For many Mixed-Integer Programming (MIP) problems, high-quality dual bounds can obtained either through advanced formulation techniques coupled with a state-of-the-art MIP solver, or through Semidefinite Programming (SDP) relaxation hierarchies. In this paper, we introduce an alternative bounding approach that exploits the "combinatorial implosion" effect by solving portions of the original problem and aggregating this information to obtain a global dual bound. We apply this technique to the one-dimensional and two-dimensional floor layout problems and compare it with the bounds generated by both state-of-the-art MIP solvers and by SDP relaxations. Specifically, we prove that the bounds obtained through the proposed technique are at least as good as those obtained through SDP relaxations, and present computational results that these bounds can be significantly stronger and easier to compute than these alternative strategies, particularly for very difficult problem instances.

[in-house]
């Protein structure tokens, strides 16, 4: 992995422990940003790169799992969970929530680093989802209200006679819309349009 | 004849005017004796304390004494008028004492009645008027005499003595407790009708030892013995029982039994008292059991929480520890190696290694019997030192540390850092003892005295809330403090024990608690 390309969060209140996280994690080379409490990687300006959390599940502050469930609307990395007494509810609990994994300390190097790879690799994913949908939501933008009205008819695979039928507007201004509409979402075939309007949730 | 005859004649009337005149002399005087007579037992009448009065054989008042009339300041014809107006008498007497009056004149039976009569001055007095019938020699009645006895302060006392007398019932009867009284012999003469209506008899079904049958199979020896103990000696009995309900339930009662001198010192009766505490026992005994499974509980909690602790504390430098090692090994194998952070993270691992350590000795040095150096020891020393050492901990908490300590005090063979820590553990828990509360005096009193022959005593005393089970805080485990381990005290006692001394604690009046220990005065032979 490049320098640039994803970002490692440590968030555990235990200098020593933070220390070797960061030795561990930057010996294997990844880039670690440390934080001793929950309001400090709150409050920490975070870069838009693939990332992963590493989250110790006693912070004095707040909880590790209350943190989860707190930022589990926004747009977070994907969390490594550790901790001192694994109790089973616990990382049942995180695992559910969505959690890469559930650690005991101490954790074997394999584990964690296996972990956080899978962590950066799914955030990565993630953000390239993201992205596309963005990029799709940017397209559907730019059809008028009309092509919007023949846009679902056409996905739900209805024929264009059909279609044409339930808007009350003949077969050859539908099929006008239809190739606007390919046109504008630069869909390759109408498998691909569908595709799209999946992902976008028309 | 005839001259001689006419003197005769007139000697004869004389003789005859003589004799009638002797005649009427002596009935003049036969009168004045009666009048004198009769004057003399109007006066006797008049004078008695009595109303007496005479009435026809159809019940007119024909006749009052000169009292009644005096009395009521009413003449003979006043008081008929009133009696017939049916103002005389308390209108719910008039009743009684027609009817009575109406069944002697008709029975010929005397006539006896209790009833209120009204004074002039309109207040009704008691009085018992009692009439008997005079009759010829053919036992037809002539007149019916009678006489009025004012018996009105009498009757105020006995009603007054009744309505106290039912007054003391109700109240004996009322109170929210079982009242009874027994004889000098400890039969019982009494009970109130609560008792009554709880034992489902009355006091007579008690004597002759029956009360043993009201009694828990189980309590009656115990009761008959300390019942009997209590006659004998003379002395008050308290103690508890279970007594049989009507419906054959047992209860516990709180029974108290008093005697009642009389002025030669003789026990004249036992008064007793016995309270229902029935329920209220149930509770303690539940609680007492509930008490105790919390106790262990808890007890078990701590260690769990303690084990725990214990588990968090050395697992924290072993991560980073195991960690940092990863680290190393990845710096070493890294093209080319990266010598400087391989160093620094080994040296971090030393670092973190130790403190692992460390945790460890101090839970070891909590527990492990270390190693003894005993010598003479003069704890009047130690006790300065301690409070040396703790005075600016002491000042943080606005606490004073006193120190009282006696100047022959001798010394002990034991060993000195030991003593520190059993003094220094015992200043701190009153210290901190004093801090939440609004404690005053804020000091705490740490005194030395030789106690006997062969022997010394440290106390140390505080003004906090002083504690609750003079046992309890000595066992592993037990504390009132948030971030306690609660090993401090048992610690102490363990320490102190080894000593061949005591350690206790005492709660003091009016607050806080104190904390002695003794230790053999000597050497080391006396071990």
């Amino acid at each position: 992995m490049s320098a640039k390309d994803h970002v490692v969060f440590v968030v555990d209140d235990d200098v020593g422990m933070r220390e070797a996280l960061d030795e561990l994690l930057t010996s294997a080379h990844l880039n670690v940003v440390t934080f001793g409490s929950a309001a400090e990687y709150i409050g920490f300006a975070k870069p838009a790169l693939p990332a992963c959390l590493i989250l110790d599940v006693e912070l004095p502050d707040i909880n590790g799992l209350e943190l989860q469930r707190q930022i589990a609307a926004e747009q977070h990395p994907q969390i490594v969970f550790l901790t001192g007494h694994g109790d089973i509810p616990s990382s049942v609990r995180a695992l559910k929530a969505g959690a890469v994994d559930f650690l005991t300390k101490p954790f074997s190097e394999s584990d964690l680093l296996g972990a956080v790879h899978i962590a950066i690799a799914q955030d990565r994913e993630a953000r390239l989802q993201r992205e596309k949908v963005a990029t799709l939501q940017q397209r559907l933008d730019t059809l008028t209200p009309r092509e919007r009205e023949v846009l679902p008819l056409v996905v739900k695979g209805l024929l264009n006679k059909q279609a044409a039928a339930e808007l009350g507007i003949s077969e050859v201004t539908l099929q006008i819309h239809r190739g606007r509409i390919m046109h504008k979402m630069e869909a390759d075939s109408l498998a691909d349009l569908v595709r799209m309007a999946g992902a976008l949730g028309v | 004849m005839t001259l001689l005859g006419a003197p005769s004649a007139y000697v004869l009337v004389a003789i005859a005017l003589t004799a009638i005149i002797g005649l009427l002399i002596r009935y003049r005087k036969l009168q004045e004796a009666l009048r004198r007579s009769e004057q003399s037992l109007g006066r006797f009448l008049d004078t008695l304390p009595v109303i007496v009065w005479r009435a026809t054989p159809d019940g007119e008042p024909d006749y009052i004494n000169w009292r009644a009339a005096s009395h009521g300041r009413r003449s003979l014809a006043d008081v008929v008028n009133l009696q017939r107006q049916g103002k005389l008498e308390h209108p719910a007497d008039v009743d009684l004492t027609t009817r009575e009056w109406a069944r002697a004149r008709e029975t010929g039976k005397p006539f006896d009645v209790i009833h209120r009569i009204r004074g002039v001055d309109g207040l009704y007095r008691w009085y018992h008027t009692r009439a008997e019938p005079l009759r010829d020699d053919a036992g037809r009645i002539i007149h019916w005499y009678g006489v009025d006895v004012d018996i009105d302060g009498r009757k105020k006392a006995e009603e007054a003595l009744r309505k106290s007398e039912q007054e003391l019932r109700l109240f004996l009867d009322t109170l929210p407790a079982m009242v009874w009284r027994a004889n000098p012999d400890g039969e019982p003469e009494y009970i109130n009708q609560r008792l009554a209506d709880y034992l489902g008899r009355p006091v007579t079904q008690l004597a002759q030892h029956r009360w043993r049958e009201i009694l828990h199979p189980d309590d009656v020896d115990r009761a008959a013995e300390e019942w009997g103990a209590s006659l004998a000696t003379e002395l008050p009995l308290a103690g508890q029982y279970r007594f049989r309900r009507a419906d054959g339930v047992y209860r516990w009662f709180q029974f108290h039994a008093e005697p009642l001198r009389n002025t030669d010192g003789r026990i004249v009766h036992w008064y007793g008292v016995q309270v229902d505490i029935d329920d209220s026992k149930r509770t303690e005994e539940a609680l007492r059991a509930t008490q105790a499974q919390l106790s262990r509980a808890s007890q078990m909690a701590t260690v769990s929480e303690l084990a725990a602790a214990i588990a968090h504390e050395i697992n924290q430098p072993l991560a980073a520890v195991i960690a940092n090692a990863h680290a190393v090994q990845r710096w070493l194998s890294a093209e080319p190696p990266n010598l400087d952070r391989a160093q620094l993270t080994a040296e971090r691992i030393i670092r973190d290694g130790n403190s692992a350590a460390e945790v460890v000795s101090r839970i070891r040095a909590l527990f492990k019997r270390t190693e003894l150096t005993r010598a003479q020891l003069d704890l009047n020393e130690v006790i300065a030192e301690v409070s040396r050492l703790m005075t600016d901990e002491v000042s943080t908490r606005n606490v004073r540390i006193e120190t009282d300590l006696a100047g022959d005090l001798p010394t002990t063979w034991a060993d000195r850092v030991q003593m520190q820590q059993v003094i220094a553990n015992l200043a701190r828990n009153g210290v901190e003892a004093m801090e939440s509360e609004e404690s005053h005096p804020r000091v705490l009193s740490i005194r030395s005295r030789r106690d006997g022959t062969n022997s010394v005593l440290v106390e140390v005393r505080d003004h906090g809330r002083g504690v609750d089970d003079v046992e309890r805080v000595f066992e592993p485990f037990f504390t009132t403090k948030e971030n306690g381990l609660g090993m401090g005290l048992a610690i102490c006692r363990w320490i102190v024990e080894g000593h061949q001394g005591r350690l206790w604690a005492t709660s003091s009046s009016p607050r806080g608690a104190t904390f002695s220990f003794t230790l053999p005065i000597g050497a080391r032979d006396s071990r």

Submitted for publication.